Is Gordon so desperate he's about to recruit Alastair Campbell?

Last updated at 21:48 07 December 2007

Never have I known the House of Commons in a mood like this. Ministers are hollow-eyed and drained. Nothing of importance takes place. On two nights last week, the Government announced a one-line whip, signalling that the business of the day was of such low importance that MPs might as well go home.

Labour backbenchers are listless, panicky and some are even beginning to discuss ways of replacing Gordon Brown.

This talk may be premature, but it is not without menace: many Labour MPs now believe that it is inevitable, barring change at the top, that they will lose their seats at the next General Election.

They are incredulous that the Labour Party is now the subject of three separate and concurrent police investigations.

One centres in Scotland, where the position of Wendy Alexander, leader of the Scottish Labour Party, looks indefensible after accepting a £950 donation from a tax exile.

Another is in the North of England and involves potential connections between party donations and the granting of permission for property developments.

Gordon Brown

The third concerns Labour's criminal decision to hide donations by the businessman David Abrahams from the electoral commission.

It is now clear that the Labour Party Gordon Brown inherited from Tony Blair was a criminal organisation which considered itself outside the scope of the law.

All this week, the Prime Minister has been fighting to distract attention from the party's disgrace.

On Monday, in a clumsy manoeuvre, ministers brought forward the announcement of a plan to boost cancer care. This went off at half cock and Downing Street tried again to boost its profile by accelerating a plan to curb overcrowding in jails with the creation of three new 'super-prisons'.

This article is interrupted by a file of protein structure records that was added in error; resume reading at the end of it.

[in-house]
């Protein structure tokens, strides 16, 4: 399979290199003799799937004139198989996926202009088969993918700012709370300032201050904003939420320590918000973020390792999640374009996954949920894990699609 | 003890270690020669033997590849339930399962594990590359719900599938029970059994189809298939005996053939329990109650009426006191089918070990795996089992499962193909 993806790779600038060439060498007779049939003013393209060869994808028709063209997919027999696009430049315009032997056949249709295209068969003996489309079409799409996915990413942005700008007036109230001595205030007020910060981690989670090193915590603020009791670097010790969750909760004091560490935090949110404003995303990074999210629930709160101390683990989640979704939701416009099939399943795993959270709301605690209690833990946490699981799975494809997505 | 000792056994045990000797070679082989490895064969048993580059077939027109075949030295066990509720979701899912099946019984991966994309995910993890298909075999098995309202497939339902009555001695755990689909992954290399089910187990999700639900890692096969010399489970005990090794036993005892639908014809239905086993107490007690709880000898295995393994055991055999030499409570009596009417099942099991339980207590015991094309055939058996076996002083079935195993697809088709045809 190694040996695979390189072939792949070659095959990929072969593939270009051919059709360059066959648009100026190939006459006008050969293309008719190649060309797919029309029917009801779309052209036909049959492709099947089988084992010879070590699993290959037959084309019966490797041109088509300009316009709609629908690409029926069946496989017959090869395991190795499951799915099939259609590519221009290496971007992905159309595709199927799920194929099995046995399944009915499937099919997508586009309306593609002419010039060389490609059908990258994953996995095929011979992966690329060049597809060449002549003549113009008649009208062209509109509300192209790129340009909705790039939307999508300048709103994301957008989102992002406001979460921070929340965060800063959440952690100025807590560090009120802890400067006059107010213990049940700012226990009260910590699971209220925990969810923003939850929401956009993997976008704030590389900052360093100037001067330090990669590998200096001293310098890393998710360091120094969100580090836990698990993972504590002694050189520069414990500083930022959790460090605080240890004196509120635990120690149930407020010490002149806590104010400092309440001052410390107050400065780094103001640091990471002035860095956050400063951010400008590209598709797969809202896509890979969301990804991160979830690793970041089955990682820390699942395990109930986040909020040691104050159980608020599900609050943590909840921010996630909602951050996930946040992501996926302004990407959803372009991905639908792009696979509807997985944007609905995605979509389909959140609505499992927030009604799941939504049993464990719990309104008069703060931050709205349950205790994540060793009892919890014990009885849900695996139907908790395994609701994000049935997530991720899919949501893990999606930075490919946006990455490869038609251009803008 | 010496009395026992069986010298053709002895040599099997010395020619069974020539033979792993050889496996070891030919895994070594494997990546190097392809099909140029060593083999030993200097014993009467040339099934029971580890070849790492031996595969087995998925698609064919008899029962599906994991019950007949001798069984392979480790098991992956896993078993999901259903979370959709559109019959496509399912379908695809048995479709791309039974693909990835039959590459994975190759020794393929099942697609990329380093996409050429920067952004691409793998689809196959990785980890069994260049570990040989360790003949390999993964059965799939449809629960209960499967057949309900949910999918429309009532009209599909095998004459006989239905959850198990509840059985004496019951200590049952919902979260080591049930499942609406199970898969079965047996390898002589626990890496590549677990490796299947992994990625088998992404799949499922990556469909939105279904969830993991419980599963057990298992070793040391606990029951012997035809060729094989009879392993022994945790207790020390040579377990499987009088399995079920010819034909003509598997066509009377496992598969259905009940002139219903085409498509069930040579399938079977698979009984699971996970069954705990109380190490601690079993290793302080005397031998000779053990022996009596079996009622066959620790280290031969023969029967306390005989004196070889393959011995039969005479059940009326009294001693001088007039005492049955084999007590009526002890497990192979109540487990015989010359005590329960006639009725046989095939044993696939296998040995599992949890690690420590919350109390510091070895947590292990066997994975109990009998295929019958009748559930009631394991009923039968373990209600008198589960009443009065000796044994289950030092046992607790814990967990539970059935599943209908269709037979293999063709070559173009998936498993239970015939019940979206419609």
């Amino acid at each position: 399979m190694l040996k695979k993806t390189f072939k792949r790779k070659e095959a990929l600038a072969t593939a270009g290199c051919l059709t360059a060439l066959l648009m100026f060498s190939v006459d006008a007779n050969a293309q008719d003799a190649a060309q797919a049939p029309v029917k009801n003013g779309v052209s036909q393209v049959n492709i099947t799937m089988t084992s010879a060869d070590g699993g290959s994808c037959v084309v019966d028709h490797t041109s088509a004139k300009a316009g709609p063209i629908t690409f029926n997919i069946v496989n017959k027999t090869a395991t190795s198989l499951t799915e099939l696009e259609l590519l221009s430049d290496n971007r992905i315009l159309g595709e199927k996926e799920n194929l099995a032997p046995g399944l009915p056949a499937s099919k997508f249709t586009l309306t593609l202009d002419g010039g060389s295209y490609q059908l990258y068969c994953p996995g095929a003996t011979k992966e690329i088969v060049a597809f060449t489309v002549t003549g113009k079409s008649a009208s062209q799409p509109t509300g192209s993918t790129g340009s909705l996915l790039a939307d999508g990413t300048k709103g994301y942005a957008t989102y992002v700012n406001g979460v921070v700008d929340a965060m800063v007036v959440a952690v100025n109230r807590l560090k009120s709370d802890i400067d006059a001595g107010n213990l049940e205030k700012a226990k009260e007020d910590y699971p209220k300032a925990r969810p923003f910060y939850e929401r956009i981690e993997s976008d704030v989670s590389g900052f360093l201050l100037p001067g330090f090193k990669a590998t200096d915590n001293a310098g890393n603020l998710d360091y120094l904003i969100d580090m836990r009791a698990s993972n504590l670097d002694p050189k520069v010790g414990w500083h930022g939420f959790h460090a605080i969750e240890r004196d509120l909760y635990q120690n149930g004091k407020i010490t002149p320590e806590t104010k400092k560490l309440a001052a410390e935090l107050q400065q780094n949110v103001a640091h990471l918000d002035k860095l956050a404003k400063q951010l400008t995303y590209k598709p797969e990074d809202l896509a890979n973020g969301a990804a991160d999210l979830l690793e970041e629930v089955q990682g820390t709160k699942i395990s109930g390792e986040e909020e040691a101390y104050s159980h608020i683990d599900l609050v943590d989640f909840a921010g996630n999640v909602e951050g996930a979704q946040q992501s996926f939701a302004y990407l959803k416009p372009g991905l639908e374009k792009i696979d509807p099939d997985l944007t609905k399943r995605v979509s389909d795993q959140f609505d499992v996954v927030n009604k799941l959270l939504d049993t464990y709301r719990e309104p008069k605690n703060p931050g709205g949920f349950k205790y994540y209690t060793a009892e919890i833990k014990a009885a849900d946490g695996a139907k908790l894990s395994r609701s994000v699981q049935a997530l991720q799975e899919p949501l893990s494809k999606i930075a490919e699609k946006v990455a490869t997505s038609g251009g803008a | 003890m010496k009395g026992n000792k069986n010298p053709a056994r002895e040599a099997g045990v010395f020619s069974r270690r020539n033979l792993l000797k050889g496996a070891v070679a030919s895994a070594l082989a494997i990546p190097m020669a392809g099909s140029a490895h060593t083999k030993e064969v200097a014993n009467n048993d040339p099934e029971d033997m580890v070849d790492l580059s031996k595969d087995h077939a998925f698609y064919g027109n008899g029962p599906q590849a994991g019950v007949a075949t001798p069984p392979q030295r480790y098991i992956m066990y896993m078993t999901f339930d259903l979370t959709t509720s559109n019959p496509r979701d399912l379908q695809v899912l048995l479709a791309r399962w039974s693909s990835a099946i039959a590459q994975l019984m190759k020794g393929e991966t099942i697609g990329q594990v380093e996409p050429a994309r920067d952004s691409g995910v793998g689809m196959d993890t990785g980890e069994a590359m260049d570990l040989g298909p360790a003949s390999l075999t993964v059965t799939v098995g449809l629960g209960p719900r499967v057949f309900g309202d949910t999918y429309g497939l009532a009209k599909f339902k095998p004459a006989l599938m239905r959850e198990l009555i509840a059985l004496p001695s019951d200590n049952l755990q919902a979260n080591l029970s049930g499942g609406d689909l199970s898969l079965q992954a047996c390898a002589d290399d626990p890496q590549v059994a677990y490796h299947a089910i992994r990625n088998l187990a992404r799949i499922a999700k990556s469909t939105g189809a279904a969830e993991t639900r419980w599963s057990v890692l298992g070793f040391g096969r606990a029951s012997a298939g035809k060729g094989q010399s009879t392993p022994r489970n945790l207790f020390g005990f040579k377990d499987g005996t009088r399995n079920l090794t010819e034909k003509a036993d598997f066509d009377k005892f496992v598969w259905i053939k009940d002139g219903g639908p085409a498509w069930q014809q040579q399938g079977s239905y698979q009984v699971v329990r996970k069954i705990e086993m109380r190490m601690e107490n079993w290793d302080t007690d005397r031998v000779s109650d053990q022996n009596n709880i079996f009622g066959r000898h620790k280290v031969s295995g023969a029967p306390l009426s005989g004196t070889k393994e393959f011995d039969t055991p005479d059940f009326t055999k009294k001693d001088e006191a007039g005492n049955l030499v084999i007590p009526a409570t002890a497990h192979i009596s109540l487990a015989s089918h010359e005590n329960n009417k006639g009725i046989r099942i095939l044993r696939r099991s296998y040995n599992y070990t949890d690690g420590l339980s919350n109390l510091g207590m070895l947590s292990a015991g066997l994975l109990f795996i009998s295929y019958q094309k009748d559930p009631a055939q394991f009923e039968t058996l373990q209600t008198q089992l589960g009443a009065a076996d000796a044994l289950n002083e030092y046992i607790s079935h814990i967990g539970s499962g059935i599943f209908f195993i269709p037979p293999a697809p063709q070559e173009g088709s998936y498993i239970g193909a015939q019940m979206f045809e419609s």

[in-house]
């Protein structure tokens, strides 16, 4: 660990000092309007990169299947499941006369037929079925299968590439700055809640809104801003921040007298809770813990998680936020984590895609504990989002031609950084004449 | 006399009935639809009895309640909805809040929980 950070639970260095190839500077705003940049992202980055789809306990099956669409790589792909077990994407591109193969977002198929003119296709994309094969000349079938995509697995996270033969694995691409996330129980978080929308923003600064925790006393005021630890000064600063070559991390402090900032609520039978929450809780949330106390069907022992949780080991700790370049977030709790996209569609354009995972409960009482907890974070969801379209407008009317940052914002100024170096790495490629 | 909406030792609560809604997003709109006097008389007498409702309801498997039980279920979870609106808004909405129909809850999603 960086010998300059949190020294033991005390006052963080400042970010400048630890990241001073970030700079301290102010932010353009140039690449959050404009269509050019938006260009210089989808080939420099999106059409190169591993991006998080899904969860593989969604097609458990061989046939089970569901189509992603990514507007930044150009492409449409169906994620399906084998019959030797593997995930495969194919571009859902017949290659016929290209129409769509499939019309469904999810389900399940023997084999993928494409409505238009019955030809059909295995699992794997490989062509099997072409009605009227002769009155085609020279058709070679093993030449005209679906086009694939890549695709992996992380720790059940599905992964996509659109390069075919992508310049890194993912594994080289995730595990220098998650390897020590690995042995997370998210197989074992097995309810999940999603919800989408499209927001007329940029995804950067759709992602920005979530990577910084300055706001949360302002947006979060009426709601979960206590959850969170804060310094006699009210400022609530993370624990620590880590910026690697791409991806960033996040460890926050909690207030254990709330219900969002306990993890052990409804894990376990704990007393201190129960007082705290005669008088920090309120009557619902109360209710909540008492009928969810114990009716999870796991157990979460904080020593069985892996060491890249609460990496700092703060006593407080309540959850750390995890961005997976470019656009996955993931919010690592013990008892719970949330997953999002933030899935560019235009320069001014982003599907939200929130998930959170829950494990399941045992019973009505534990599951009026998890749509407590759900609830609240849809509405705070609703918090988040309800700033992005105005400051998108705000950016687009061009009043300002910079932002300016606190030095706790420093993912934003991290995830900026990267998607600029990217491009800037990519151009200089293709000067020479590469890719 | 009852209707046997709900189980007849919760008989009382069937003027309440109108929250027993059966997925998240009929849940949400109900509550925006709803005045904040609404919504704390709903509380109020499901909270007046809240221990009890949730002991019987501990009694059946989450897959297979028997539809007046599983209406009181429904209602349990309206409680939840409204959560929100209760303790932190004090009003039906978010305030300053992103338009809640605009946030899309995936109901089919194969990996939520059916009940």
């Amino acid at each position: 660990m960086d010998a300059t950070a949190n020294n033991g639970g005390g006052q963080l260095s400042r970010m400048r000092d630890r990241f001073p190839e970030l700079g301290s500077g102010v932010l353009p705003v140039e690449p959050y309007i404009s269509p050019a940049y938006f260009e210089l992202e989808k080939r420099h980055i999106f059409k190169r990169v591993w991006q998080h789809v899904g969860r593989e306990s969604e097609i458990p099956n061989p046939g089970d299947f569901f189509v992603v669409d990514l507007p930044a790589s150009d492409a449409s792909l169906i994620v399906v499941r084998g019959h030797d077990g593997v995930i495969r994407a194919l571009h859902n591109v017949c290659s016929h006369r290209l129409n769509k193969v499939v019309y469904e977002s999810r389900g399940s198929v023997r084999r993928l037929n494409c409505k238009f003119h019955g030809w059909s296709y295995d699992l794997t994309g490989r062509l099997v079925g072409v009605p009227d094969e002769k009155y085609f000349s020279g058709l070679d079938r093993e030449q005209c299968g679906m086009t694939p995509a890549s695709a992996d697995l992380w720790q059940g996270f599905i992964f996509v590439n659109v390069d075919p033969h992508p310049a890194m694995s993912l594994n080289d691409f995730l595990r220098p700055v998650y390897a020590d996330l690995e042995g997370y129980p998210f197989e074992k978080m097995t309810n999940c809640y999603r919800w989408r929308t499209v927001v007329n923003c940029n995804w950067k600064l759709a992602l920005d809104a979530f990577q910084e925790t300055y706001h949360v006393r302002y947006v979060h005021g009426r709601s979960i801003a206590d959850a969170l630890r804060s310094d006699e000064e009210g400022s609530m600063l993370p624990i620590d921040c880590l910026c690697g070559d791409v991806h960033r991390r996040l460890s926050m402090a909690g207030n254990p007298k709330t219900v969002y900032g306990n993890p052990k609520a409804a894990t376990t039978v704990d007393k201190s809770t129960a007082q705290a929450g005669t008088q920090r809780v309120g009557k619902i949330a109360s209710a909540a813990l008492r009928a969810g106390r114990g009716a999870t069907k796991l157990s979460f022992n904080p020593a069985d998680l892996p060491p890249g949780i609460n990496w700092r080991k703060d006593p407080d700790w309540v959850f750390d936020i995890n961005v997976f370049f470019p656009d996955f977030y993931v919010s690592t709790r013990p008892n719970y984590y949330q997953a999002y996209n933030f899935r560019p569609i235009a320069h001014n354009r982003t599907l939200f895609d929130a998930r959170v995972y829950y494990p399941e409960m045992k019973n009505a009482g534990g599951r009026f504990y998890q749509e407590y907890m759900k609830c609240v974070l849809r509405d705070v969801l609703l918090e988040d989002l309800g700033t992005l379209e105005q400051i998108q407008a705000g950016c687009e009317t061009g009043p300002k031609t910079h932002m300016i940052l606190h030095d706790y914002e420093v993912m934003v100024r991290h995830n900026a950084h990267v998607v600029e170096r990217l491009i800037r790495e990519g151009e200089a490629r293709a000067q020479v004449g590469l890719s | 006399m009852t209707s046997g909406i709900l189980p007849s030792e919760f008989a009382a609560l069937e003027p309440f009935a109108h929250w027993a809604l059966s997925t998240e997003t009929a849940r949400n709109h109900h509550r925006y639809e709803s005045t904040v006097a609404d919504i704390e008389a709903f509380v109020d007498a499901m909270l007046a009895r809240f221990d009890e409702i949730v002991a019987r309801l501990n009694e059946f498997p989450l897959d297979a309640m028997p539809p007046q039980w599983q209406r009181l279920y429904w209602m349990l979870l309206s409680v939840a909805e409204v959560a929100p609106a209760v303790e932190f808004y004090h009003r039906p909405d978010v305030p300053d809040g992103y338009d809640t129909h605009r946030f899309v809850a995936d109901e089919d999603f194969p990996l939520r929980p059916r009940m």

This announcement came from the Justice Secretary Jack Straw, who has emerged in recent weeks as the most significant Cabinet supporter of the embattled Prime Minister. Yet it also failed to make headway. And so, on Wednesday, in a discreditable exercise which reflects exceptionally badly on all concerned, ministers played the terror card.

Ever since he launched his campaign for the Labour leadership last spring, Gordon Brown has consistently tried to use the controversial issue of detention without trial for terror suspects as a political tool.

His support for an extension of the 28-day detention limit is based on the cynical calculation that it would make him look strong, and his Conservative and LibDem opponents appear weak. Indeed, he wanted to put the measure at the heart of the General Election campaign he originally planned for the autumn.

Having aborted the election, he has now dusted down the proposal in an attempt to bury the bad news of the Labour funding scandals.

The decision reveals a fascinating side to his character. Within hours of being elected Labour leader, he phoned David Cameron and pledged to work through consensus on this deeply inflammatory subject. But the Tory leader has heard nothing from Gordon Brown on this issue.

Instead, details of the new 42-day plan were leaked by the Government to the Murdoch press. Parliament - and the opposition parties - were informed only later, and as an afterthought. This shows that Gordon Brown's famous pledge to make important announcements to Parliament first, and then to the media, was disingenuous.

Instead of the promise of crossparty consultation, Gordon Brown sought electoral advantage from the terror threat. This is the very lowest kind of politics.

Nevertheless, I still believe that the Prime Minister is a fundamentally decent man. He was behaving out of character because he is in desperate straits. He has been reeling from one blow to another ever since his failure of nerve two months ago over whether to call a General Election.

Gordon Brown needs the Christmas holidays rather like a boxer who has taken a terrible thumping needs the bell - so that he can get patched up, confer with lieutenants and regain his strength.